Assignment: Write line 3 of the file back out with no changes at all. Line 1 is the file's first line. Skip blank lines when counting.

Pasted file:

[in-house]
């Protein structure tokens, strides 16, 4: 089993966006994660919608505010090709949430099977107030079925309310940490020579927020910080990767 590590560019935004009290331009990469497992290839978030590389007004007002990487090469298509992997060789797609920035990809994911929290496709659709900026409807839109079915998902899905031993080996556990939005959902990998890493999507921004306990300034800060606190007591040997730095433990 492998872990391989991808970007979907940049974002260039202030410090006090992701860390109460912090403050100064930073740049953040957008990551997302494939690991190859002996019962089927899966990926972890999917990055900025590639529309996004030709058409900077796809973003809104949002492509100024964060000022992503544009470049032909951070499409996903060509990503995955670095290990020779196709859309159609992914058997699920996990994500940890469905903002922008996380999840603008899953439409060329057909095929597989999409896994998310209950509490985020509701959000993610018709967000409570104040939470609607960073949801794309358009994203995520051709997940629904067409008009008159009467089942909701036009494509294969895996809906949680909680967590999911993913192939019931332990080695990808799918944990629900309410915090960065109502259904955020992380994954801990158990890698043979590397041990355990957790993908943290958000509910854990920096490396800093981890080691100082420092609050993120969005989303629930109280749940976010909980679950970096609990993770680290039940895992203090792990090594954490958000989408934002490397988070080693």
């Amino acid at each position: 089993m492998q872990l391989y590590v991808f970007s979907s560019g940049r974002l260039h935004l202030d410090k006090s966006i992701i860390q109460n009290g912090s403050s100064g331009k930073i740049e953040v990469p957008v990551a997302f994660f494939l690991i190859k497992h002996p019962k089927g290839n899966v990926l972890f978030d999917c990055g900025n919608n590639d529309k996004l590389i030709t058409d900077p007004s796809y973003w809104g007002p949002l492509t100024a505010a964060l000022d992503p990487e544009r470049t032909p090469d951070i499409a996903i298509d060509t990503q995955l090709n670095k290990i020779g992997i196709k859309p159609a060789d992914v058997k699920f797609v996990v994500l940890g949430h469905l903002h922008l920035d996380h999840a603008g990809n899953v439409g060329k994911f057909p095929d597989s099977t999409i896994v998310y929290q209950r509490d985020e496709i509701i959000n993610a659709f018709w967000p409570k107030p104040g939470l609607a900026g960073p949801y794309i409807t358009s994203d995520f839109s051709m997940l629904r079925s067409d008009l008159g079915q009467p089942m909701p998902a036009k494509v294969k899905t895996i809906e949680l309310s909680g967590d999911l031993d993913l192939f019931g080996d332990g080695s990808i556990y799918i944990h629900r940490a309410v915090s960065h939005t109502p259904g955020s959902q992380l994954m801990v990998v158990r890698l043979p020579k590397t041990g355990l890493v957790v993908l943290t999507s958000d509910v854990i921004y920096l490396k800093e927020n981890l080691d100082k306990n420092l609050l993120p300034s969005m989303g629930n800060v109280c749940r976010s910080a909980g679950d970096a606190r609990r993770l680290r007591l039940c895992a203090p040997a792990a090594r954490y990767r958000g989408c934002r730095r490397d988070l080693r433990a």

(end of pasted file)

């Amino acid at each position: 089993m492998q872990l391989y590590v991808f970007s979907s560019g940049r974002l260039h935004l202030d410090k006090s966006i992701i860390q109460n009290g912090s403050s100064g331009k930073i740049e953040v990469p957008v990551a997302f994660f494939l690991i190859k497992h002996p019962k089927g290839n899966v990926l972890f978030d999917c990055g900025n919608n590639d529309k996004l590389i030709t058409d900077p007004s796809y973003w809104g007002p949002l492509t100024a505010a964060l000022d992503p990487e544009r470049t032909p090469d951070i499409a996903i298509d060509t990503q995955l090709n670095k290990i020779g992997i196709k859309p159609a060789d992914v058997k699920f797609v996990v994500l940890g949430h469905l903002h922008l920035d996380h999840a603008g990809n899953v439409g060329k994911f057909p095929d597989s099977t999409i896994v998310y929290q209950r509490d985020e496709i509701i959000n993610a659709f018709w967000p409570k107030p104040g939470l609607a900026g960073p949801y794309i409807t358009s994203d995520f839109s051709m997940l629904r079925s067409d008009l008159g079915q009467p089942m909701p998902a036009k494509v294969k899905t895996i809906e949680l309310s909680g967590d999911l031993d993913l192939f019931g080996d332990g080695s990808i556990y799918i944990h629900r940490a309410v915090s960065h939005t109502p259904g955020s959902q992380l994954m801990v990998v158990r890698l043979p020579k590397t041990g355990l890493v957790v993908l943290t999507s958000d509910v854990i921004y920096l490396k800093e927020n981890l080691d100082k306990n420092l609050l993120p300034s969005m989303g629930n800060v109280c749940r976010s910080a909980g679950d970096a606190r609990r993770l680290r007591l039940c895992a203090p040997a792990a090594r954490y990767r958000g989408c934002r730095r490397d988070l080693r433990a």